# Homework Help: A few questions on Hooke's Law

1. Sep 13, 2006

### OVB

I think im getting some concepts confused, so i need help clarifying the answers to the following questions:

1. can you use a rubber band instead of a steel spring in a scale to measure weight?
- I said no, because it would break
2. Should the wires supporting a suspension bridge be elastic or inelastic?
- I said elastic so that it can return to its original position, but I dont know how to expand on this...

3. How is a steel wire "very elastic" if it does not stretch much with large forces?

And k is independent of gravity right? (i.e., if you have a force and a displacement on earth, would those be in the same proportion on the moon? I'm thinking F/x = k equals a direct proportion but I might be breaking smoe rules).

I spent a good hour before and that is the progress I have made.

Last edited: Sep 13, 2006
2. Sep 13, 2006

### OVB

does anyone know?

3. Sep 13, 2006

### OVB

I explained rather well what I knew and what I didn't. Am I being ignored for something I left out or does no one know?

4. Sep 13, 2006

### Astronuc

Staff Emeritus
1. can you use a rubber band instead of a steel spring in a scale to measure weight?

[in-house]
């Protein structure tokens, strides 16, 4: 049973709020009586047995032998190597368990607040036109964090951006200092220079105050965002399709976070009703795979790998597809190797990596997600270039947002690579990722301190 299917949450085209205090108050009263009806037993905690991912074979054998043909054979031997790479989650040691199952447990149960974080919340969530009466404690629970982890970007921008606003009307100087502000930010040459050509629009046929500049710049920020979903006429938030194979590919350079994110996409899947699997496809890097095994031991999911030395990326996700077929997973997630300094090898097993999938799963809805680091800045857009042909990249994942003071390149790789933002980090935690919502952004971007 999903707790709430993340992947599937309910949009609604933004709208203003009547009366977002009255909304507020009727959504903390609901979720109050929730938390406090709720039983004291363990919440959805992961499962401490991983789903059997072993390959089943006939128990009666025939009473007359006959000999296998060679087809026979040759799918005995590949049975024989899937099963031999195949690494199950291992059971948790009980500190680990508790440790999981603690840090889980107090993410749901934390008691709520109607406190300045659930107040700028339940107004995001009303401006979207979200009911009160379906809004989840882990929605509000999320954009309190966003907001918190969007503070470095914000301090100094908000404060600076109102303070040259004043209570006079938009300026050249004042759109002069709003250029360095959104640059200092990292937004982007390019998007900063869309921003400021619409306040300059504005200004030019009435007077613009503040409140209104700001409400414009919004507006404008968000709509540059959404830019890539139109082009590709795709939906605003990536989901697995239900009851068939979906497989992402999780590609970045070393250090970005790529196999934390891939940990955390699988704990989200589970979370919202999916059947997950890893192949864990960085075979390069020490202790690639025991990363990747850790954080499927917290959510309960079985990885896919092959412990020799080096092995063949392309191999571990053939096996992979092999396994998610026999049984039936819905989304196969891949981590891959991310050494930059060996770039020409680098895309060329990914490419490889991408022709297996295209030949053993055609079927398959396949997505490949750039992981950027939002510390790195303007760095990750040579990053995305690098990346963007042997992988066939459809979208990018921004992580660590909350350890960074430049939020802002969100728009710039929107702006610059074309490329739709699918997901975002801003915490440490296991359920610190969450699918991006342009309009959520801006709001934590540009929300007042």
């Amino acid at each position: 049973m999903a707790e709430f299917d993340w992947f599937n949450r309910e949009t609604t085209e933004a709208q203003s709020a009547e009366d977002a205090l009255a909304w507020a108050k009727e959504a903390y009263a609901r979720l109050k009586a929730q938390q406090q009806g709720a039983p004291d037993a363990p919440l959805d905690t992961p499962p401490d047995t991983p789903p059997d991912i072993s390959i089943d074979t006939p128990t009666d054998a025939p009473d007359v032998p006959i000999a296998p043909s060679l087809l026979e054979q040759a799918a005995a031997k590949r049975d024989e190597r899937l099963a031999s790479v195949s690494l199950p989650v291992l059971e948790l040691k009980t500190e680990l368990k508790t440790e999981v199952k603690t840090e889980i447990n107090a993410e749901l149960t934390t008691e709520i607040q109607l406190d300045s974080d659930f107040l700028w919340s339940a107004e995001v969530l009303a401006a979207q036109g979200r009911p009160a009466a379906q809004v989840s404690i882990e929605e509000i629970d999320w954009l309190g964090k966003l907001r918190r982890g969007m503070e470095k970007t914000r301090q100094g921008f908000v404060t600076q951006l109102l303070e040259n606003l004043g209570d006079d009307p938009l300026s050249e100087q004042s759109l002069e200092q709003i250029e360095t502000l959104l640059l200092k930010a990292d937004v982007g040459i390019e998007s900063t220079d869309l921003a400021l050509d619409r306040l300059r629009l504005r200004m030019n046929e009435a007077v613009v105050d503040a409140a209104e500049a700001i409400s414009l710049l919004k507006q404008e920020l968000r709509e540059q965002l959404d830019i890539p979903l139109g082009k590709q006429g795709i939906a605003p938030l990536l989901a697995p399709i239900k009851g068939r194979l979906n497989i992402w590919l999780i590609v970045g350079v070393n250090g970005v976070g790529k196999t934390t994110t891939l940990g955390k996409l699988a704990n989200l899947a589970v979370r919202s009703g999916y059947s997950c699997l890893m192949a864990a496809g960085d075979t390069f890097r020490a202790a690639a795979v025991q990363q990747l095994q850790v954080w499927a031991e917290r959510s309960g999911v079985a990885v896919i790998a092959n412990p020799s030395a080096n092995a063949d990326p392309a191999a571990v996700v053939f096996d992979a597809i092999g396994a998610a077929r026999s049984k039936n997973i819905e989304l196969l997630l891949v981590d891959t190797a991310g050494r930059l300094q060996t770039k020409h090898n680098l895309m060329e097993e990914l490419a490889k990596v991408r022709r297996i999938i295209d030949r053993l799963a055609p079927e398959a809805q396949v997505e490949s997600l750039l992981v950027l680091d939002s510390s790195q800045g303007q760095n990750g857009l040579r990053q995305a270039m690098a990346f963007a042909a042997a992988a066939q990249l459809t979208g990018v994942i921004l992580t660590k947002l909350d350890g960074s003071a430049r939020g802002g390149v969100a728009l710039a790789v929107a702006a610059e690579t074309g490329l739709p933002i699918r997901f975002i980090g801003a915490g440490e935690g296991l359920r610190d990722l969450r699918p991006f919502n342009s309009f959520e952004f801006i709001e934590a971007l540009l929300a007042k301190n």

- I said no, because it would break

Well, no is the right answer, but the reasoning is not correct.

1. In order to measure weight, the deflection must be linearly proportional to the weight - that is the point of Hooke's law. Only this way can one obtain a uniformly graduated scale. Steel spring could also be overloaded into the inelastic region, in which case it would be permanently deformed.

A rubber band is non-linear. The cross-section changes as it stretches. One might try and experiment with a suitable rubber band. Load it up with gram weights e.g. 1g, 2g, 3g, . . . and see if the deflection is a constant multiple of the mass.

The spring constant is a property of the metal and independent of gravity. The weight of something is a measure of the gravitational force on the mass - W = mg.

2. If a metal is stressed into the inelastic range, there will be permanent deformation. Structures are designed such the materials in the components operate well below the yield strength, i.e. well within the elastic range. When a structure is loaded then unloaded, as happens when a vehicle crosses a bridge, then the structure must return to its original unloaded form. Bridges are designed to deflect under load, but not by much. Many (or most) structures tend to be very stiff - i.e. resist displacement.

3. If a metal is highly loaded, and still does not stretch (which I take to mean 'permanently deform'), then it has a 'large elastic' range.

When metals are deformed, they are worked beyond the elastic range (yield strength) and they are plastically deformed.

Last edited: Sep 13, 2006